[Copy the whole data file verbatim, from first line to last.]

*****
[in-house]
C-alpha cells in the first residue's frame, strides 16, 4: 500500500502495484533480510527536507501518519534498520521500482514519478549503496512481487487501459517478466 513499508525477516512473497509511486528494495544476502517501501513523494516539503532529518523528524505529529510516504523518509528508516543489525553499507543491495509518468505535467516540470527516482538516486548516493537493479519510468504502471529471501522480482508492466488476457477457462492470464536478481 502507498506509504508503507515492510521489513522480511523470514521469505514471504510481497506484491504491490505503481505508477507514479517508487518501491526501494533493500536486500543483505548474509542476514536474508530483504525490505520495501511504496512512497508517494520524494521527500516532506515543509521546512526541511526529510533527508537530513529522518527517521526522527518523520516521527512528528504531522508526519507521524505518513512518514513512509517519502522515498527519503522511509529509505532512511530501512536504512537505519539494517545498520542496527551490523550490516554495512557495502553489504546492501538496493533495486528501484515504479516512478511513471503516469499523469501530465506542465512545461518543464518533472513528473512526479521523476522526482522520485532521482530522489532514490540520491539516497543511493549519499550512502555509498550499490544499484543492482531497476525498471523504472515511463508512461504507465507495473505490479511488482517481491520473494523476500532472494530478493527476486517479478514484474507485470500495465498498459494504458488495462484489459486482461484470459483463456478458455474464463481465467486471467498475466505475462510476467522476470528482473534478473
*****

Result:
[in-house]
C-alpha cells in the first residue's frame, strides 16, 4: 500500500502495484533480510527536507501518519534498520521500482514519478549503496512481487487501459517478466 513499508525477516512473497509511486528494495544476502517501501513523494516539503532529518523528524505529529510516504523518509528508516543489525553499507543491495509518468505535467516540470527516482538516486548516493537493479519510468504502471529471501522480482508492466488476457477457462492470464536478481 502507498506509504508503507515492510521489513522480511523470514521469505514471504510481497506484491504491490505503481505508477507514479517508487518501491526501494533493500536486500543483505548474509542476514536474508530483504525490505520495501511504496512512497508517494520524494521527500516532506515543509521546512526541511526529510533527508537530513529522518527517521526522527518523520516521527512528528504531522508526519507521524505518513512518514513512509517519502522515498527519503522511509529509505532512511530501512536504512537505519539494517545498520542496527551490523550490516554495512557495502553489504546492501538496493533495486528501484515504479516512478511513471503516469499523469501530465506542465512545461518543464518533472513528473512526479521523476522526482522520485532521482530522489532514490540520491539516497543511493549519499550512502555509498550499490544499484543492482531497476525498471523504472515511463508512461504507465507495473505490479511488482517481491520473494523476500532472494530478493527476486517479478514484474507485470500495465498498459494504458488495462484489459486482461484470459483463456478458455474464463481465467486471467498475466505475462510476467522476470528482473534478473